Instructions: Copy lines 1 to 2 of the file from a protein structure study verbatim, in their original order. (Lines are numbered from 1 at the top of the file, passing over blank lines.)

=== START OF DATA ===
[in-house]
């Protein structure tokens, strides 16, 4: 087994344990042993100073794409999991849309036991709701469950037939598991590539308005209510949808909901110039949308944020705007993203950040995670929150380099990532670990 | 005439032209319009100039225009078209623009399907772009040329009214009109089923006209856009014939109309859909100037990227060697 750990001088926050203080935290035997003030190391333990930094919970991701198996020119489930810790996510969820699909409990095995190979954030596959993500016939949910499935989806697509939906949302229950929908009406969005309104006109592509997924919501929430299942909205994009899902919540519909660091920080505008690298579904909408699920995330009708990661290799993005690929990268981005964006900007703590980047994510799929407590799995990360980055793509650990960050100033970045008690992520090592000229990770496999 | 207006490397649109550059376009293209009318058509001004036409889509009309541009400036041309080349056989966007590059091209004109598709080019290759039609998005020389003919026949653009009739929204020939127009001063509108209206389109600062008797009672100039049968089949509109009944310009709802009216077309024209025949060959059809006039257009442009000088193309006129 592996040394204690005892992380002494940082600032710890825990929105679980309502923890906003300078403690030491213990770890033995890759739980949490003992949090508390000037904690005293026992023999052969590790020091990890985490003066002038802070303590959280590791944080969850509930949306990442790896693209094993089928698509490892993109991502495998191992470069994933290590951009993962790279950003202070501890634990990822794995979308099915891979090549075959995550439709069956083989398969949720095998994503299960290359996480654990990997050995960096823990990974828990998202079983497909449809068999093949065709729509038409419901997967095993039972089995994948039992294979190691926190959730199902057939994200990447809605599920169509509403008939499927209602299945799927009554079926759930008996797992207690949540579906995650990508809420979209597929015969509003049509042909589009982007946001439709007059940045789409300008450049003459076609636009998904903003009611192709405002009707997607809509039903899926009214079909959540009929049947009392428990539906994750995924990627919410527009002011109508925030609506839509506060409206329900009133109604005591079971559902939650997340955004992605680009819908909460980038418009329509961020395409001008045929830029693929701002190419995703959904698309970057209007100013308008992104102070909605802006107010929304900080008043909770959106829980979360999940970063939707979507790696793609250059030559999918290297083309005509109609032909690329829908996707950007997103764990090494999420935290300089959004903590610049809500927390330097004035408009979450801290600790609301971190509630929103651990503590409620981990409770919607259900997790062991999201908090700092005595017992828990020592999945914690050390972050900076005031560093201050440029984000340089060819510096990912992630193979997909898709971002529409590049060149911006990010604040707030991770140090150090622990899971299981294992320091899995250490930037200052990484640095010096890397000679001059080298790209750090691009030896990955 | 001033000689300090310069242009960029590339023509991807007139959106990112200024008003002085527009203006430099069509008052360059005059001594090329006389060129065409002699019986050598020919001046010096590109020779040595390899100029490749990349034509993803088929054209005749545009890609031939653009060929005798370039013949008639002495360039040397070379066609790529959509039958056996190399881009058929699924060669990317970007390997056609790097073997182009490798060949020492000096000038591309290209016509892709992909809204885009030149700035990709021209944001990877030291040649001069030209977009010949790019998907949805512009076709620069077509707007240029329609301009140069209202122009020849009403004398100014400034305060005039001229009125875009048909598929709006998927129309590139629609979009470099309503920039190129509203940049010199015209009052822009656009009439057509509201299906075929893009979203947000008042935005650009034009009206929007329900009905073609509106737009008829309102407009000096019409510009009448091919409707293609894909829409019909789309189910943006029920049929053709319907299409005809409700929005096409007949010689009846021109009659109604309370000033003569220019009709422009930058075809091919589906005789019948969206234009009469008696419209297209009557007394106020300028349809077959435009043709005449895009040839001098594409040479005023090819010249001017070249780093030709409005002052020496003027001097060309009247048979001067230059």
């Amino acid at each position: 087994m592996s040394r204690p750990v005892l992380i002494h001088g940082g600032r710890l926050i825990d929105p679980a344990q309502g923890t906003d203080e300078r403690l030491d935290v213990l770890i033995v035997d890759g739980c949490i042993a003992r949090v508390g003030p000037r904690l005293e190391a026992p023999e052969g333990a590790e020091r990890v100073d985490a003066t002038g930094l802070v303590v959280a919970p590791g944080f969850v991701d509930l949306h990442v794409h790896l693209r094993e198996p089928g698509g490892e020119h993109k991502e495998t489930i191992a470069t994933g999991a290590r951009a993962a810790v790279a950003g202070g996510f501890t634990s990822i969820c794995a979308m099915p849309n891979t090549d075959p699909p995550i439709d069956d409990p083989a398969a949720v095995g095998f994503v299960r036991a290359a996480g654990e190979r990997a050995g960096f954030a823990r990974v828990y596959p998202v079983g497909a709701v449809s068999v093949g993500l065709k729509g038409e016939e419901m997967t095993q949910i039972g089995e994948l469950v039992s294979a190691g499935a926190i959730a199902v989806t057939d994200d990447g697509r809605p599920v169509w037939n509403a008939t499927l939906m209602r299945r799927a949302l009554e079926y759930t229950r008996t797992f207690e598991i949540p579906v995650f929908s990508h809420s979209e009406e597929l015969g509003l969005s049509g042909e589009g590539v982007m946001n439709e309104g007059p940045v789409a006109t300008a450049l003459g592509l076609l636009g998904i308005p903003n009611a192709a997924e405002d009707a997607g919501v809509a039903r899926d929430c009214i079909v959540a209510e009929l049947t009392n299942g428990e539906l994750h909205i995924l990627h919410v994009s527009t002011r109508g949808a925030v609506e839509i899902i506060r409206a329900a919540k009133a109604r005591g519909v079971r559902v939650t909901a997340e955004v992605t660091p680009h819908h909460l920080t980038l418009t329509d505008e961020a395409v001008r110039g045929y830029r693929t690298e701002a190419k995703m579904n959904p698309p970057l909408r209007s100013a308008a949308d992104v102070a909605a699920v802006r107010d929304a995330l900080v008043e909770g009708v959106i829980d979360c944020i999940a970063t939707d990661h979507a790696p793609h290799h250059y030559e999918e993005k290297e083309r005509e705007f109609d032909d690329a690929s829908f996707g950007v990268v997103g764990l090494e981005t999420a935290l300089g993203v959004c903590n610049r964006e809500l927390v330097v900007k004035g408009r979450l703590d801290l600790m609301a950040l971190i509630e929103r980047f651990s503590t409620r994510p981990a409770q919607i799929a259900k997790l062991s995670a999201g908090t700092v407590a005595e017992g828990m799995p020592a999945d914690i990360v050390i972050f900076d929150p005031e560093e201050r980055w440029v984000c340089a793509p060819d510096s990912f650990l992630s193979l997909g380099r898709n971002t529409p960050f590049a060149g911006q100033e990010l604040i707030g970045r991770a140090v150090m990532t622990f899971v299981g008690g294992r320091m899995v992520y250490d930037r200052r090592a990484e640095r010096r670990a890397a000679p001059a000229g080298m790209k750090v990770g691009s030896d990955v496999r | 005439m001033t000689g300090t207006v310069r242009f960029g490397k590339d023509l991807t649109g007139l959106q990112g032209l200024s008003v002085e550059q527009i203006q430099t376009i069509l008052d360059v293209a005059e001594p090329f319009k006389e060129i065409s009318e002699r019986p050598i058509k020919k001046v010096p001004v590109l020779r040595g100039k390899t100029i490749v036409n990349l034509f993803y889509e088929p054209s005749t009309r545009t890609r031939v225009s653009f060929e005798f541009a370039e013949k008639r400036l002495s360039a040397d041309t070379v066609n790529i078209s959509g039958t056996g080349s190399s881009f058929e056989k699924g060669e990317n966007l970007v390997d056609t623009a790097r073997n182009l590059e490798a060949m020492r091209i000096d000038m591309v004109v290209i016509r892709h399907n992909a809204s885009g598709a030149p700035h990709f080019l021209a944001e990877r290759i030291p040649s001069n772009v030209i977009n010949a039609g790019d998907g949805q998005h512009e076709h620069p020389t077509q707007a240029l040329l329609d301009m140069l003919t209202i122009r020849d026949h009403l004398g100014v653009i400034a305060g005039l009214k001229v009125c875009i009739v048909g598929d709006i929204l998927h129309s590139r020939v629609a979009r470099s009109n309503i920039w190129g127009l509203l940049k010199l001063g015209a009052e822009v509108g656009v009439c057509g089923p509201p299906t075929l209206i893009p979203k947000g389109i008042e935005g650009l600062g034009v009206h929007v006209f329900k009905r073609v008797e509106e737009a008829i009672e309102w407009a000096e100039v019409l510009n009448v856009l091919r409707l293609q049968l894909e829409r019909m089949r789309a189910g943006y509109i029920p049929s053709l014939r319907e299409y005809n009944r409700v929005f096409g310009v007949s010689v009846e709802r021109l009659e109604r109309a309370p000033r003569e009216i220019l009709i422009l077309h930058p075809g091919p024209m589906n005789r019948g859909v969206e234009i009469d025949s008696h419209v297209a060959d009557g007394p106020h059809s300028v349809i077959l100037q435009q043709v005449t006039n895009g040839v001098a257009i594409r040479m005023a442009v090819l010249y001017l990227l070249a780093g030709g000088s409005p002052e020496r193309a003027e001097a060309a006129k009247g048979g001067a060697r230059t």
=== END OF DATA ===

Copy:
[in-house]
């Protein structure tokens, strides 16, 4: 087994344990042993100073794409999991849309036991709701469950037939598991590539308005209510949808909901110039949308944020705007993203950040995670929150380099990532670990 | 005439032209319009100039225009078209623009399907772009040329009214009109089923006209856009014939109309859909100037990227060697 750990001088926050203080935290035997003030190391333990930094919970991701198996020119489930810790996510969820699909409990095995190979954030596959993500016939949910499935989806697509939906949302229950929908009406969005309104006109592509997924919501929430299942909205994009899902919540519909660091920080505008690298579904909408699920995330009708990661290799993005690929990268981005964006900007703590980047994510799929407590799995990360980055793509650990960050100033970045008690992520090592000229990770496999 | 207006490397649109550059376009293209009318058509001004036409889509009309541009400036041309080349056989966007590059091209004109598709080019290759039609998005020389003919026949653009009739929204020939127009001063509108209206389109600062008797009672100039049968089949509109009944310009709802009216077309024209025949060959059809006039257009442009000088193309006129 592996040394204690005892992380002494940082600032710890825990929105679980309502923890906003300078403690030491213990770890033995890759739980949490003992949090508390000037904690005293026992023999052969590790020091990890985490003066002038802070303590959280590791944080969850509930949306990442790896693209094993089928698509490892993109991502495998191992470069994933290590951009993962790279950003202070501890634990990822794995979308099915891979090549075959995550439709069956083989398969949720095998994503299960290359996480654990990997050995960096823990990974828990998202079983497909449809068999093949065709729509038409419901997967095993039972089995994948039992294979190691926190959730199902057939994200990447809605599920169509509403008939499927209602299945799927009554079926759930008996797992207690949540579906995650990508809420979209597929015969509003049509042909589009982007946001439709007059940045789409300008450049003459076609636009998904903003009611192709405002009707997607809509039903899926009214079909959540009929049947009392428990539906994750995924990627919410527009002011109508925030609506839509506060409206329900009133109604005591079971559902939650997340955004992605680009819908909460980038418009329509961020395409001008045929830029693929701002190419995703959904698309970057209007100013308008992104102070909605802006107010929304900080008043909770959106829980979360999940970063939707979507790696793609250059030559999918290297083309005509109609032909690329829908996707950007997103764990090494999420935290300089959004903590610049809500927390330097004035408009979450801290600790609301971190509630929103651990503590409620981990409770919607259900997790062991999201908090700092005595017992828990020592999945914690050390972050900076005031560093201050440029984000340089060819510096990912992630193979997909898709971002529409590049060149911006990010604040707030991770140090150090622990899971299981294992320091899995250490930037200052990484640095010096890397000679001059080298790209750090691009030896990955 | 001033000689300090310069242009960029590339023509991807007139959106990112200024008003002085527009203006430099069509008052360059005059001594090329006389060129065409002699019986050598020919001046010096590109020779040595390899100029490749990349034509993803088929054209005749545009890609031939653009060929005798370039013949008639002495360039040397070379066609790529959509039958056996190399881009058929699924060669990317970007390997056609790097073997182009490798060949020492000096000038591309290209016509892709992909809204885009030149700035990709021209944001990877030291040649001069030209977009010949790019998907949805512009076709620069077509707007240029329609301009140069209202122009020849009403004398100014400034305060005039001229009125875009048909598929709006998927129309590139629609979009470099309503920039190129509203940049010199015209009052822009656009009439057509509201299906075929893009979203947000008042935005650009034009009206929007329900009905073609509106737009008829309102407009000096019409510009009448091919409707293609894909829409019909789309189910943006029920049929053709319907299409005809409700929005096409007949010689009846021109009659109604309370000033003569220019009709422009930058075809091919589906005789019948969206234009009469008696419209297209009557007394106020300028349809077959435009043709005449895009040839001098594409040479005023090819010249001017070249780093030709409005002052020496003027001097060309009247048979001067230059």